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Couple questions involving monoids/isomorphisms

  1. Sep 20, 2006 #1
    I'm having trouble with these two questions.

    Problem 1: Prove that the multiplicative monoid N of natural numbers 1, 2,... is a free commutative monoid.

    Problem 2: Is the multiplicative monoid N isomorphic to the additive monoid N_0 x N_0 x ...x N_0 (n times), for any n = 1, 2,...? Prove your claim.

    If i can get any tips on where to begin with them, that would be great. from there i will work on an show where i have progressed. right now, all i can think of is using induction in 2 to prove that there is an isomorphism for all n. i do this, by looking at neutral elements in each monoid, and constructing the isomorphism for n=1. that's all i can think up.
    Last edited: Sep 20, 2006
  2. jcsd
  3. Sep 20, 2006 #2
    i actually figured out 1. it was fairly simple. 2 is a little trickier though. haven't made any progress on it, im afraid.
  4. Sep 20, 2006 #3
    heres what i've been thinking:
    every value in N can be written as a product of primes, which can be directly related to N_0 x N_0 x ...x N_0. for instance 45= 9 * 5= (3^2)*5. this can be written as (2,1,0,0,...). where the values in that "vector" are the powers of increasing powers of primes. my problem comes when i start thinking of when n=1. what occurs then? i know the concept is there, and that i might end up using properties of commutative free monoids, but what?
  5. Sep 21, 2006 #4

    matt grime

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    Can something that is not finitely generated be isomorphic to something that is?
  6. Sep 21, 2006 #5
    no, which is exactly the case with n an integer. so is that already my solution? that i should prove there is no isomorphism? if so, then does it suffice to use that as a proof? that (N_0,+) which itself has rank 1 (and further more any monoid with rank n) cannot be isomorphic to a monoid with countably infinte generators? i believe that's a theorem in itself - two monoids are isomorphic if their ranks are equal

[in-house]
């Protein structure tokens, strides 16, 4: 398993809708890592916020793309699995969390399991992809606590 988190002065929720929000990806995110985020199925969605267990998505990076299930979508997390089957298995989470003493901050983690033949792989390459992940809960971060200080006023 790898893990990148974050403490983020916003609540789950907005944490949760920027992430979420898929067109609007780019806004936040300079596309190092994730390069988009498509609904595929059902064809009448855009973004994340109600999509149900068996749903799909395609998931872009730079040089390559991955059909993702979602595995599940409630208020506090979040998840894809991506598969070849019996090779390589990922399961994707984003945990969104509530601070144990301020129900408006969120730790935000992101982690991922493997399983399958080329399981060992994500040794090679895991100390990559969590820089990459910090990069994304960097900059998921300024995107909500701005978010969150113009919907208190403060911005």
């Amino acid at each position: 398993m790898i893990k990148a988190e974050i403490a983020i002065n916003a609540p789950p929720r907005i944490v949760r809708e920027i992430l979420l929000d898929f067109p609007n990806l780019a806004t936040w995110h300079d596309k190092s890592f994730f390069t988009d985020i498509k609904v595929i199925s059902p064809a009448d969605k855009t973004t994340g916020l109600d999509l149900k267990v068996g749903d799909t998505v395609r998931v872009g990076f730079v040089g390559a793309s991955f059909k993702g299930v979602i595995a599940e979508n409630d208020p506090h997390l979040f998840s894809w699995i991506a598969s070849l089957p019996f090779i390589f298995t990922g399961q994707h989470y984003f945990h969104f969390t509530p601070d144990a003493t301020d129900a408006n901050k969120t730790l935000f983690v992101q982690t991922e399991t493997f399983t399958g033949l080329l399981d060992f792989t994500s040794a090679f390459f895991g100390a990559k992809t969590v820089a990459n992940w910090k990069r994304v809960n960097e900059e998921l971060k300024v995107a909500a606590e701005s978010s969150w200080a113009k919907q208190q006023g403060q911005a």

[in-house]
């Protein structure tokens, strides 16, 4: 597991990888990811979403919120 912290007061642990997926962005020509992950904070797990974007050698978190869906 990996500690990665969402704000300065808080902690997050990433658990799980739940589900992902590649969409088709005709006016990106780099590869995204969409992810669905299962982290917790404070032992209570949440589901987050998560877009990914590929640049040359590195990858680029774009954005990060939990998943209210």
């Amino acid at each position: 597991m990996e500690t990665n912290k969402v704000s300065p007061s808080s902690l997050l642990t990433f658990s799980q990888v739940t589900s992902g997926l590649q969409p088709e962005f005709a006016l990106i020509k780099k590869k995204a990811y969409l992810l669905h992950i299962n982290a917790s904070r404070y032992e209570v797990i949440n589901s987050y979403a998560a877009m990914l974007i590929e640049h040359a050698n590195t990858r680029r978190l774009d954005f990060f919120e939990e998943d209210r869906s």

Last edited: Sep 21, 2006
  7. Sep 21, 2006 #6
    one thing that troubles me, however, is that i have the following equivalent statements in my notes. perhaps i haven't full understood its meaning?

    "the following are equivalent for a monoid S:

    i) S =~ F_Abmon (X) for some X

    ii) there exists an X, submonoid of S such that for all a in S, a not equal to e_S (netural in S), there exist a unique representation a= * x_i ^k_i for i=1 to r (r,k_i are greater or equal to 1, and no x_i are similar."

    here, * is the concatination of elements. ii) resembles problem 2 in the sense that every element in N can be written as a product of primes, the generators in N. this would mean that the isomorphism would exist between (N_O,+) and (N,x)....according to ii), anyway. this is exactly the opposite of what you just said, i believe, since their ranks are totally different.

    edit: i should note, just in case, that F-Abmon (X) is just the free commutative monoid of X, and =~ means isomorphic.
    Last edited: Sep 21, 2006
  8. Sep 21, 2006 #7

    matt grime

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    Why would you think that ii) implies an isomorphism of monoids between N_0 underr addition and N under multiplication? Since * in the former is addition and * in the latter is multiplication there is no isomorphism: there is no uniqueness about writing an integer as the *sum* of primes (5=5=2+3).
  9. Sep 21, 2006 #8
    that cleared some things up. thanks.

    that being said, does it suffice to say that since N_0 X N_0 X ... X N_0 (n times) equipped with addition , for any n=1,2,3,... is generated by n values, and (N,*) has countably infinite generators that they cannot be isomorphic? or is there a more extensive proof of this?
  10. Sep 21, 2006 #9

    matt grime

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    Of course there is a more extensive proof - you could write out all the details. What level of detail you need to furnish depends on for whom you are writing.
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